Sunday, June 27, 2010

What the heck do I do with....Clams???

Rob is lucky enough to know someone who goes clamming in Quincy, Ma and who brings him clams on a regular basis. So, every couple of weeks, I'll get a text from Rob that simply reads, Clams....
I'm not 100% positive what type of clam they are, but based on their size I'm going with little necks or cherry stones; they might be too big to be little necks.
Clams require a little bit of clean up; simply rinse the clams in some cold water and scrub the outsides of the shells to get any grit off.
What do you do with a clam? Well, the easiest thing to do is to simply put the clam on a medium hot grill and let them steam open. Once you put the clams on the grill, close the grill and give them about 5 minutes, then POP, they'll pop open. Remove them carefully trying to save the clam juice or liquor, as it is called that is left in the shell. You can eat them right out of the shell. They are usually tender and delicious, salty from the sea, and perhaps a bit sandy, but that's all good.

If you have more time, boil up some spaghetti or other pasta of choice and start some garlic cooking over medium heat in some olive oil.
Once the garlic starts to get a bit brown, add your clams in, as well as some white wine, a squeeze of lemon, a squeeze of honey and put the cover on. You can also use beer if you chose, instead of wine. I used Vino Verde, an effervescent, almost green in color, wine from Portugal.
I had some scallions laying around, so I chopped some up and threw them in as well.
It takes a good 8-10 minutes for the clams to open and when they do, their liquor will mix with the steaming liquid to form a nice sauce for the pasta.
NOTE: Do not eat or attempt to eat a clam that does not open; it is not a good clam and should not be eaten, but discarded.
After the clams steam open, dress the spaghetti with them and top with a green herb like parsley or's up to you whether or not you want to top with Parmesan cheese as well....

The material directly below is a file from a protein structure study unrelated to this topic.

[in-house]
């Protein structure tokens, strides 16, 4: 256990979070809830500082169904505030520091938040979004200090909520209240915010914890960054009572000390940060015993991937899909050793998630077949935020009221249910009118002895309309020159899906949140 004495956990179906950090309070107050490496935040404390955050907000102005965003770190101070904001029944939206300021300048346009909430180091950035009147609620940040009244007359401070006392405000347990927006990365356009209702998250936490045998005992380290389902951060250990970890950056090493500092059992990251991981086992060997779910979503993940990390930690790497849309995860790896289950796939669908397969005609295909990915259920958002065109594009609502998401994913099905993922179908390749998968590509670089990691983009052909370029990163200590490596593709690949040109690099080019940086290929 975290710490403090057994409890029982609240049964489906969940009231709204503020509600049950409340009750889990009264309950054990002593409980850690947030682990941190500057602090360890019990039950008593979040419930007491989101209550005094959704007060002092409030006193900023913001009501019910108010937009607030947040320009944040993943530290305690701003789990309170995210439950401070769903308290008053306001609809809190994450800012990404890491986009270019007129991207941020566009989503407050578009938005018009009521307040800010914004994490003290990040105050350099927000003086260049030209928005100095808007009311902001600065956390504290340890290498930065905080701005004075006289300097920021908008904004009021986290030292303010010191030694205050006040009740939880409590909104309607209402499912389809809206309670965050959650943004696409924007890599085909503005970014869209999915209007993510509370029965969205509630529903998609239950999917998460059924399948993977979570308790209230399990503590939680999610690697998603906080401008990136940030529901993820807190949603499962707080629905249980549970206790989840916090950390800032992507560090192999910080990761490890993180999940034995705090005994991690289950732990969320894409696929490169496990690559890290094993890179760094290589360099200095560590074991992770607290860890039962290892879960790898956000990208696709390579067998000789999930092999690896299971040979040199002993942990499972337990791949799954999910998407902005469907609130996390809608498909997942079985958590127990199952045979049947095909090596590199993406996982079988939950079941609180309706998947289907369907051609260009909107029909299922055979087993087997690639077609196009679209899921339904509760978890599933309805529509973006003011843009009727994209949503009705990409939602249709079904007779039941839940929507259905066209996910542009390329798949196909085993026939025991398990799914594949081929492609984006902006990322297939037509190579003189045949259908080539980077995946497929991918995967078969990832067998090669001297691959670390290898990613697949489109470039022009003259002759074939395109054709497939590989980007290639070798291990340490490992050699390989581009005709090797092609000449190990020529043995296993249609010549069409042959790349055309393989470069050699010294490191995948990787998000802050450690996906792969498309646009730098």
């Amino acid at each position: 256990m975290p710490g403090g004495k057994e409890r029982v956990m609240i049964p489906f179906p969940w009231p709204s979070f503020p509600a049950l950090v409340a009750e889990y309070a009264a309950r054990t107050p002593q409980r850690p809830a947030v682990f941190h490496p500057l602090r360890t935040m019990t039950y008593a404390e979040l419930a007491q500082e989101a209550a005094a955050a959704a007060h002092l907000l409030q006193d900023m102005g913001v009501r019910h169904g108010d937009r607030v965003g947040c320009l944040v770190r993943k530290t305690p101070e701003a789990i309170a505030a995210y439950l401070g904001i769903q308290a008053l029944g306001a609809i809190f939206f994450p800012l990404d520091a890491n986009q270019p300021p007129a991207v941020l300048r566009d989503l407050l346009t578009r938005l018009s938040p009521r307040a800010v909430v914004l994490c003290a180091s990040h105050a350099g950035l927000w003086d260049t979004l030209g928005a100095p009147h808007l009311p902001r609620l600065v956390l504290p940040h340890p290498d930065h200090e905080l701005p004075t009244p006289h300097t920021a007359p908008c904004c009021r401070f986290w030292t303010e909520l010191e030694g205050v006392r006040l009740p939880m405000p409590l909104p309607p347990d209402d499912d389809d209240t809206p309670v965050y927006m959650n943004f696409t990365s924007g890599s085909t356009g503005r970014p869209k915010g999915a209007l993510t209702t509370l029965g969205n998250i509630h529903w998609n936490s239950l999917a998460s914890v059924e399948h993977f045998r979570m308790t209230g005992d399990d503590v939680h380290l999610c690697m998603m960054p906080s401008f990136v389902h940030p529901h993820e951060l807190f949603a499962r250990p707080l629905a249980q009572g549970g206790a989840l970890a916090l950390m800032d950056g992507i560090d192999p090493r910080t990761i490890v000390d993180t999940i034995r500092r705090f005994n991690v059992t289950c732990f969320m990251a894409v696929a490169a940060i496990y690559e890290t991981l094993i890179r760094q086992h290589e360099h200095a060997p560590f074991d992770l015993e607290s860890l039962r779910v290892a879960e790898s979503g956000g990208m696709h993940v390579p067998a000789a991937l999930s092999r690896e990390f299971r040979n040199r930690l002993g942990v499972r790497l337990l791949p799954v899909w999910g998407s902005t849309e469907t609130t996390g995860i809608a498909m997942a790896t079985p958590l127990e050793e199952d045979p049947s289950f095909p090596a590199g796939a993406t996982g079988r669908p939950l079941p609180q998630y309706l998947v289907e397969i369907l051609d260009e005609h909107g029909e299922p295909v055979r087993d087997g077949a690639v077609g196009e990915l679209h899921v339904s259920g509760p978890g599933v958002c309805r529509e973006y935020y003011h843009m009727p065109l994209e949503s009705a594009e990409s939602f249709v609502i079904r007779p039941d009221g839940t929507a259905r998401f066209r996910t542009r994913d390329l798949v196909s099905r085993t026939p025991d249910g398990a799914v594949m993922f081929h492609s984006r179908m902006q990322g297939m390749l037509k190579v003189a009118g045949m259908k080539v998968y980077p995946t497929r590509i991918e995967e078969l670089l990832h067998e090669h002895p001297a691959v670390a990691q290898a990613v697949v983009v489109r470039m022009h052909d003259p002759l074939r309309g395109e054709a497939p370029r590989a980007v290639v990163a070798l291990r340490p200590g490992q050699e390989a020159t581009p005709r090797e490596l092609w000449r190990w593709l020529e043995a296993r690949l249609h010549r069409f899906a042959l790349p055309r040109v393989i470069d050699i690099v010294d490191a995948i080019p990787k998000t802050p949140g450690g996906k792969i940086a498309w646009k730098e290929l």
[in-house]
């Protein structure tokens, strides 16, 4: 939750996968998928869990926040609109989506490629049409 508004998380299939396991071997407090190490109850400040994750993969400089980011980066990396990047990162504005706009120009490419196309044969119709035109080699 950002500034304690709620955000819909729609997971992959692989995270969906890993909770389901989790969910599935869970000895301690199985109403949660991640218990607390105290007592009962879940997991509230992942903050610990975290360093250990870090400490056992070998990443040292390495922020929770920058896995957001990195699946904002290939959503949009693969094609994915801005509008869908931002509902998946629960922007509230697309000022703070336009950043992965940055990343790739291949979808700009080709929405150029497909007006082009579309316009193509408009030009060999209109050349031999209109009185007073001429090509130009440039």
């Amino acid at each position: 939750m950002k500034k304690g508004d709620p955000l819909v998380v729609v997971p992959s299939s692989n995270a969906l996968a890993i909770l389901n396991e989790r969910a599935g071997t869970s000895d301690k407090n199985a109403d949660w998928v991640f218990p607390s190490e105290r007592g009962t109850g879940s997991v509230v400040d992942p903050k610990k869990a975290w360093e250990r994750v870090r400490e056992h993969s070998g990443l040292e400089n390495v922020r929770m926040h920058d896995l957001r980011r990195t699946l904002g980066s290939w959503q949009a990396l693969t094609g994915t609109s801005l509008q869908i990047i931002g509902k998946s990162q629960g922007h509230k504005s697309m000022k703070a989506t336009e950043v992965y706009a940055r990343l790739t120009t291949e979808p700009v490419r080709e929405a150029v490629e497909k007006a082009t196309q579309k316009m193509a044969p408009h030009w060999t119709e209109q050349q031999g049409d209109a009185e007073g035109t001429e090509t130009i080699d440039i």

Enjoy your clams!!!

Saturday, June 12, 2010

What the heck do I do with....Tempeh?

You're probably saying, What the heck IS tempeh???
Tempeh is a fermented soy product that is used as a meat substitute. The fermentation process uses the whole soy bean, and sometimes includes other ingredients, such as grains and/or other beans. The result is a firm textured block with highly digestable protein and fiber.
The brand I used was Soy Boy, 5 Grain flavor. It has soy beans, brown rice, millet, barley and rye in it.
Here are the stats:
In a 3 oz serving there are 130 calories, 3g fat (0.5g saturated), 15g carb, 1.5g fiber, 11g protein!!! It also has admirable levels of iron and calcium.

So, what the heck do you do with tempeh? Well, like tofu, tempeh really benefits from some period of marination. So, for this preparation, I simply broke the block of tempeh into pieces, and marinated it in reduced sodium tamari, seasoned rice wine vinegar, fresh ginger that I grated on a microplane and a small amount of agave syrup to round out the flavors. I let the tempeh marinate in the fridge for about 6 hrs.
After marination, you can saute the tempeh or stir fry it with mixed veggies. You can use it in place of ground meat in stews and chilis. You can even grill it or bake it.
I baked the tempeh and remaining marinade at 375 for about 20 minutes. As it bakes, the marinade becomes sauce; the agave syrup caramalizes a bit and adds a nice flavor to the sauce. When it was done, I simply garnished it with some chopped green onions. Serve the tempeh with a veggie of your choice to make your meal complete.